The Earl of Bective
Portrait of The Earl of Bective, by Gilbert Stuart and studio.
|Member of Parliament for Kells|
|Preceded by|| Sir Thomas Taylor, 2nd Bt |
|Succeeded by|| Richard Moore |
20 October 1724
|Died||14 February 1795 70)(aged|
Hon. Jane Rowley
(m. 1754;his death 1795)
|Relations|| Thomas Edward Taylor (grandson)|
Sir Richard Taylor (grandson
Sir Thomas Taylor, 1st Baronet (grandfather)
|Parents|| Sir Thomas Taylor, 2nd Baronet |
|Alma mater||Trinity College, Dublin|
Thomas Taylour, 1st Earl of Bective, KP, PC (Ire) (20 October 1724 – 14 February 1795)was an Irish peer and politician.
He was the oldest son of the former Sarah Graham and Sir Thomas Taylor, 2nd Baronet, a Member of the Parliament of England (MP) for Maidstone from 1689 to 1696.His sister, Henrietta Taylor, was the wife of Richard Moore.
His paternal grandparents were the former Anne Cotton (a daughter of Sir Robert Cotton, 1st Baronet, of Combermere) and Sir Thomas Taylor, 1st Baronet (a son of Thomas Taylor, who settled in Ireland from Sussex following the Cromwellian conquest of Ireland in 1652). His maternal grandfather was John Graham.In 1757, Bective succeeded his father as baronet.
He was educated at Trinity College, Dublin.
Bective entered the Irish House of Commons in 1747 and sat as Member of Parliament (MP) for Kells until 1760,when he was elevated to the Peerage of Ireland as Baron Headfort, of Headfort, in the County of Meath. He was further honoured in 1762, he was made Viscount Headfort, of Headfort, in the County of Meath in 1762, and on 24 October 1766, he was advanced to the dignity of Earl of Bective, of Bective Castle, in the County of Meath.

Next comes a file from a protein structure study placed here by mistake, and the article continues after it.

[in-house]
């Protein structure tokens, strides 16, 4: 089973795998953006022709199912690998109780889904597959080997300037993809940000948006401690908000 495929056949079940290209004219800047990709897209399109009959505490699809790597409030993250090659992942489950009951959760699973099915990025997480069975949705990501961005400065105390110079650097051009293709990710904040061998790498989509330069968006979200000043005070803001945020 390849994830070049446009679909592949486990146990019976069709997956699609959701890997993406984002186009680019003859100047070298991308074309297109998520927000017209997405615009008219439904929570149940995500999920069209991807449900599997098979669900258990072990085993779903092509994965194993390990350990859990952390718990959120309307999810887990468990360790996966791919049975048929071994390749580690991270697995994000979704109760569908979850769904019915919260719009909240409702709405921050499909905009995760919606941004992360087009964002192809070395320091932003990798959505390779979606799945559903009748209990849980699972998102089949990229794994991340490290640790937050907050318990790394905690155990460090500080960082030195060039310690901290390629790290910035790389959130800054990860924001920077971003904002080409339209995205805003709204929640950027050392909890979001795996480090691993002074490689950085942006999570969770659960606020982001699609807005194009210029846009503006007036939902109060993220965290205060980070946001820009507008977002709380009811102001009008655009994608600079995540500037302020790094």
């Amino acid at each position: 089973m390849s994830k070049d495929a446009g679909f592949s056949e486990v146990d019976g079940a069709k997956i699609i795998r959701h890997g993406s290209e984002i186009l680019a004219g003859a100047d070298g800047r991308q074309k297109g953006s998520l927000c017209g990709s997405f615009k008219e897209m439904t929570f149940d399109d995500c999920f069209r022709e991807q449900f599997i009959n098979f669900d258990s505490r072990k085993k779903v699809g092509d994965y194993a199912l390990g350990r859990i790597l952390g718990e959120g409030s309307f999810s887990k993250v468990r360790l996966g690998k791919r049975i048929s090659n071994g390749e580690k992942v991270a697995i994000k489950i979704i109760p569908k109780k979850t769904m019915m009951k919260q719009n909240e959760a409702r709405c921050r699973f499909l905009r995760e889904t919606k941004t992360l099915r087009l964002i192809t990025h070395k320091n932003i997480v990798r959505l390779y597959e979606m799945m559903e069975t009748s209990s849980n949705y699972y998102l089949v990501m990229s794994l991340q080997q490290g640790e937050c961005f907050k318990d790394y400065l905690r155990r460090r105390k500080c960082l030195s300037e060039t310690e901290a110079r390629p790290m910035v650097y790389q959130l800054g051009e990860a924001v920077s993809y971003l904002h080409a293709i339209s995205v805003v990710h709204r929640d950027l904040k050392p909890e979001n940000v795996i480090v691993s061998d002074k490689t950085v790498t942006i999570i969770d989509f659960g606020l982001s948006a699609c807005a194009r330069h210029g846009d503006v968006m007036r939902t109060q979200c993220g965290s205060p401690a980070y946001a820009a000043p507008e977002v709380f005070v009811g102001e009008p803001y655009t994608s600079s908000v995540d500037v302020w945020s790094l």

In 1783, Bective became a founding member of the Most Illustrious Order of St Patrickand in 1785 he was sworn of the Privy Council of Ireland.
On 4 July 1754, he married Hon. Jane Rowley, daughter of Rt. Hon. Hercules Langford Rowley and his wife Elizabeth Rowley, 1st Viscountess Langford.Her brother, Hercules Rowley, 2nd Viscount Langford, represented County Antrim and Downpatrick in the Irish Parliament. Together, they had four daughters and six sons, including:
Lord Bective died, aged 70, on 14 February 1795 and was succeeded in his titles by his oldest son Thomas.The widowed Countess of Bective died on 25 June 1818.
Through his daughter Lady Henrietta, he was a grandfather of four, including Catherine Jane Ponsonby-Barker (who married Edward Michael Conolly MP).
Through his son, the Rev. Henry, he was a grandfather of Thomas Edward Taylor, MP and Chancellor of the Duchy of Lancaster, and General Sir Richard Chambré Hayes Taylor (1819–1904), who enjoyed a long and distinguished career in the army.
Marquess of Headfort is a title in the Peerage of Ireland. It was created in 1800 for Thomas Taylour, 2nd Earl of Bective.
Baron Langford, of Summerhill in the County of Meath, is a title in the Peerage of Ireland. It was created on 1 July 1800 for Clotworthy Rowley, who had earlier represented Trim and County Meath in the Irish House of Commons. Born Clotworthy Taylor, he was the fourth son of Thomas Taylor, 1st Earl of Bective and Jane Rowley, daughter of Hercules Langford Rowley and his wife Elizabeth Rowley, 1st Viscountess Langford. The viscountcy of Langford became extinct in 1796 on the death of Hercules Rowley, 2nd Viscount Langford. Clotworthy Taylor succeeded to the Rowley estates and assumed by Royal licence the surname of Rowley in lieu of Taylor. Four years later the Langford title was revived when he was raised to the Peerage of Ireland as Baron Langford.
Virginia is a town in County Cavan, Ireland. Founded in the 17th century as a plantation town, it now holds both local industry and commuter housing.